Google the term “woodchip loader” and browse the image results for a bunch of similar ideas for both truck and railcar loaders. There are much more simplified installations out there as well.
Some of the AC woodchip cars went to Westar Timber in northern BC in the mid to late 1980’s under the reporting mark WESX The company changed names multiple times and the cars lasted in service until late 1990’s when it went belly up. No idea where they went from there.
Thanks for pointing that out Doug.
I have 70 cars from ACIS 1418-1490 to WESX same #s in about 1984. (ACIS 1433 known to NOT have transferred, one or two others probably wrecked.) Later to DCFX same #s, repainted white with a large Skeena logo.
ACIS 1401-1412 went to NFPX (Newaygo) same #s in 1984-85, and about 5 or 6 remaining cars were kept by the AC and modified as lumber cars for Dubreuil Bros.
All of the AC 1501-1523 also to NFPX same #s.
BTW, I also have a Westar wrap in my Lumber Loads page.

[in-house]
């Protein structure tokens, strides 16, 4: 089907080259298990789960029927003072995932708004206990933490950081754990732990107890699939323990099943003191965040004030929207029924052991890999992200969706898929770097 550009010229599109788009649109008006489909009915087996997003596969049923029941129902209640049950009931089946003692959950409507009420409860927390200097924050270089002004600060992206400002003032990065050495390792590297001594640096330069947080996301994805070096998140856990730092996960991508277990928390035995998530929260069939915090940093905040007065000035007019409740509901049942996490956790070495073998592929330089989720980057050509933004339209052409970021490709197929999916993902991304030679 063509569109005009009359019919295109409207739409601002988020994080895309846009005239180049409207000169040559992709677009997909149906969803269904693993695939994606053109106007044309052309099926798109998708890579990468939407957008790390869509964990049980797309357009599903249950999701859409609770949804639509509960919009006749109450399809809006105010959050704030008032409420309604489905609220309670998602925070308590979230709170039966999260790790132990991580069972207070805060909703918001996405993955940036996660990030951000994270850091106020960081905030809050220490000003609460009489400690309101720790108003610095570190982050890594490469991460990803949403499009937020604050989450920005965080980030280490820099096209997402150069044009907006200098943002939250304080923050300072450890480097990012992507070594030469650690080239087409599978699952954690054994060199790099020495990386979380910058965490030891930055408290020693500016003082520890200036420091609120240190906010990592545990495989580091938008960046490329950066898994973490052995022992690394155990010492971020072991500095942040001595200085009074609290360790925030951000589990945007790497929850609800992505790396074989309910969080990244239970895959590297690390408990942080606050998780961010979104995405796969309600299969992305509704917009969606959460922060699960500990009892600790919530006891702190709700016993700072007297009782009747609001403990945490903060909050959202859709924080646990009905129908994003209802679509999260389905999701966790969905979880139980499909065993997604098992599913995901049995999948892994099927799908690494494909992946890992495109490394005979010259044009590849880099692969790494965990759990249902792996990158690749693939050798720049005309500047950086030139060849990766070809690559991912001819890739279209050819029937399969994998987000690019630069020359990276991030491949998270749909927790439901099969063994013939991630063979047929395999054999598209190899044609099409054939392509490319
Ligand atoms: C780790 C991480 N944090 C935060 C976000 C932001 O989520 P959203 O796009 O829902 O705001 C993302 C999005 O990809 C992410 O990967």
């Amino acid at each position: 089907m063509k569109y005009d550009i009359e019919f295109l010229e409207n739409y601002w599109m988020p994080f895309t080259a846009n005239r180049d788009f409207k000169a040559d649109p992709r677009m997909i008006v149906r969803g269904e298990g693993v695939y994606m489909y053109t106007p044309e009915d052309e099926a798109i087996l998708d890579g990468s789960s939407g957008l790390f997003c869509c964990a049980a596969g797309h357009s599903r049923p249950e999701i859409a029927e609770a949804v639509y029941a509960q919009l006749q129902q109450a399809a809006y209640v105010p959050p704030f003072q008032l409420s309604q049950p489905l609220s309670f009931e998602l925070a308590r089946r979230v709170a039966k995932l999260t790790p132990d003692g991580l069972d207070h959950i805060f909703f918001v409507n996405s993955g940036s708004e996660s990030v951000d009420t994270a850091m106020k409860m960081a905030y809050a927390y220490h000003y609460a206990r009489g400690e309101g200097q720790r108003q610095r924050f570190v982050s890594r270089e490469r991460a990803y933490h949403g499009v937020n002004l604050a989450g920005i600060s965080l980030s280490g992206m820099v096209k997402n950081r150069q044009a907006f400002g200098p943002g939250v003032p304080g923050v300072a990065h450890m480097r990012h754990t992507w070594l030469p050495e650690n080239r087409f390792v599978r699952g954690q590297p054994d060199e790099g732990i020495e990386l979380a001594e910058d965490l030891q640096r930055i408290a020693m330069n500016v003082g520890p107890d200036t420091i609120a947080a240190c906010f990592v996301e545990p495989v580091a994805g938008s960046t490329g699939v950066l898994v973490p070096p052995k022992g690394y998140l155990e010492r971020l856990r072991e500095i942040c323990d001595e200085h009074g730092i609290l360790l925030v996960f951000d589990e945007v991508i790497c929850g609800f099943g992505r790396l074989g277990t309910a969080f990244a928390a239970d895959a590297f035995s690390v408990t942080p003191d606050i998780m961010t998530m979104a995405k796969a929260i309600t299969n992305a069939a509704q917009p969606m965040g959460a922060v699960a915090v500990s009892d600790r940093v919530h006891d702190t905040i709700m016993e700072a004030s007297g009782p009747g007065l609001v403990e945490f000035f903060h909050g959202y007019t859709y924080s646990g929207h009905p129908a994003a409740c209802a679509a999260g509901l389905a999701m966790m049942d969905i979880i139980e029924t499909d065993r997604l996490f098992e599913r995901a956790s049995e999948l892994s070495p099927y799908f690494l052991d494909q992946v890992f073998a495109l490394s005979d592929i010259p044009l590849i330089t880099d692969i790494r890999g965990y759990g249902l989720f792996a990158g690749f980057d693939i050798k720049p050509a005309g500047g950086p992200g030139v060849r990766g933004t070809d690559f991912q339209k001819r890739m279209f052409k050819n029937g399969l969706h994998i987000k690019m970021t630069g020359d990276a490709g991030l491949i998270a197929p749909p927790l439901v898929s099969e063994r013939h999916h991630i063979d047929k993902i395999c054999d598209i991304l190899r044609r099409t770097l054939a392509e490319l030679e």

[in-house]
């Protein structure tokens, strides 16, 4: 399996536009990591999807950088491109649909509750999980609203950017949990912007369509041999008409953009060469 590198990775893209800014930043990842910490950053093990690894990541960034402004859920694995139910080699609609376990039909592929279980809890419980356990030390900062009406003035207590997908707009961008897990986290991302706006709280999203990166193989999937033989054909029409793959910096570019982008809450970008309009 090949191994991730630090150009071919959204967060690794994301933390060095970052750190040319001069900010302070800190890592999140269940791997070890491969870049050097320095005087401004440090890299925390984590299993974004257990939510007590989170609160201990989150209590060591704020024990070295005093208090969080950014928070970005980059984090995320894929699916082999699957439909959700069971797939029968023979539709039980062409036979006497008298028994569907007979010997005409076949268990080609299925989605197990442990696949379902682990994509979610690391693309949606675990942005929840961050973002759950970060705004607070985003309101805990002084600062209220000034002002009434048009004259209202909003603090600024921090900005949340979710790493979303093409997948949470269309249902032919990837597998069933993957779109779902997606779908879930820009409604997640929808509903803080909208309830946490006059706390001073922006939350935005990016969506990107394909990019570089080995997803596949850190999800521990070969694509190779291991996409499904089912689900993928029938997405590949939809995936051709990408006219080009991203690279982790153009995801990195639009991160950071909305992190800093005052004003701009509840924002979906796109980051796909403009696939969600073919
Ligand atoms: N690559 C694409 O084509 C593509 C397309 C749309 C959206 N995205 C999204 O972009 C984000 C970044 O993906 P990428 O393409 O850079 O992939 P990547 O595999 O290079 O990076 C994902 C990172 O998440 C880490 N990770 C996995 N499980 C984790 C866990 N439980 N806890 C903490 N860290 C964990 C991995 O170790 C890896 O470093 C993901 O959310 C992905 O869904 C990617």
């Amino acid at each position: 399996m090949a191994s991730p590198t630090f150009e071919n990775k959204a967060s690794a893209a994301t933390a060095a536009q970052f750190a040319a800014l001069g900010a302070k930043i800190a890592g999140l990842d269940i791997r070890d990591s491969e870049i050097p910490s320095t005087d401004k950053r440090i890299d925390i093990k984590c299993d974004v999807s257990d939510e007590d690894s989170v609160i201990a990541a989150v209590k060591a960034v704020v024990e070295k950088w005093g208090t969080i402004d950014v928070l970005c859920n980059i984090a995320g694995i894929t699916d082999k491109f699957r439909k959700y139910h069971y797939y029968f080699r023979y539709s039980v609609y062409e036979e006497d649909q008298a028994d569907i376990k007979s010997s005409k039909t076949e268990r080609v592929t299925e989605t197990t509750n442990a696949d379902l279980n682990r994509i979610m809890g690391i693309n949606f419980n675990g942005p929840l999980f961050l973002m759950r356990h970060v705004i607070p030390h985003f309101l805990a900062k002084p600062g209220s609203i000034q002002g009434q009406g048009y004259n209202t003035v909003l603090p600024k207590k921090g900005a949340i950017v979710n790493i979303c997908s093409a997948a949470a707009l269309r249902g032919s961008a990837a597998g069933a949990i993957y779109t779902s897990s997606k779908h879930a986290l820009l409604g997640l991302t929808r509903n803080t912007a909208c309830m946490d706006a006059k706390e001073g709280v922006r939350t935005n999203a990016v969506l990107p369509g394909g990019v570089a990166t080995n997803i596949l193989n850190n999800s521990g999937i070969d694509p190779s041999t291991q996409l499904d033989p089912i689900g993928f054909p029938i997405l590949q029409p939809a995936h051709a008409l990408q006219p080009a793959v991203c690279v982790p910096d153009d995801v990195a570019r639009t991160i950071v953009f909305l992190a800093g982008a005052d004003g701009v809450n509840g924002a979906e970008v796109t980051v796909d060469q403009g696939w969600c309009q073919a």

Do you know the size and height of the cp rail woodchip, is the model of the mlw 52“ (gondola) the base (of rapido train) I think they have a supplementary height of 7 feet more? And For models 343400 you have the size and height. I see nothing on the internet maybe you could help me?
The 343400-499 series specifically is a bit of an odd one out – those are 64’0″ gondolas with a 10’8″ inside height built new in 1969. All of the other 343xxx series cars (there are several different groupings and variations) are rebuilt from 52’6″ gondolas that are either the same as the Rapido trains model or similar but with fixed ends instead of drop ends. Most of them have a 11’0″ inside height; with the original cars having a 3’6″ height, that’s a 7’6″ extension overall.
Ian Cranstone has extensive roster listings of Canadian freight cars at his site (http://nakina.net/cp/cp3.html) and there’s a few good photos here: http://canadianfreightcargallery.ca/cgi-bin/displayrailway.pl?o=cprail&display=short#gondola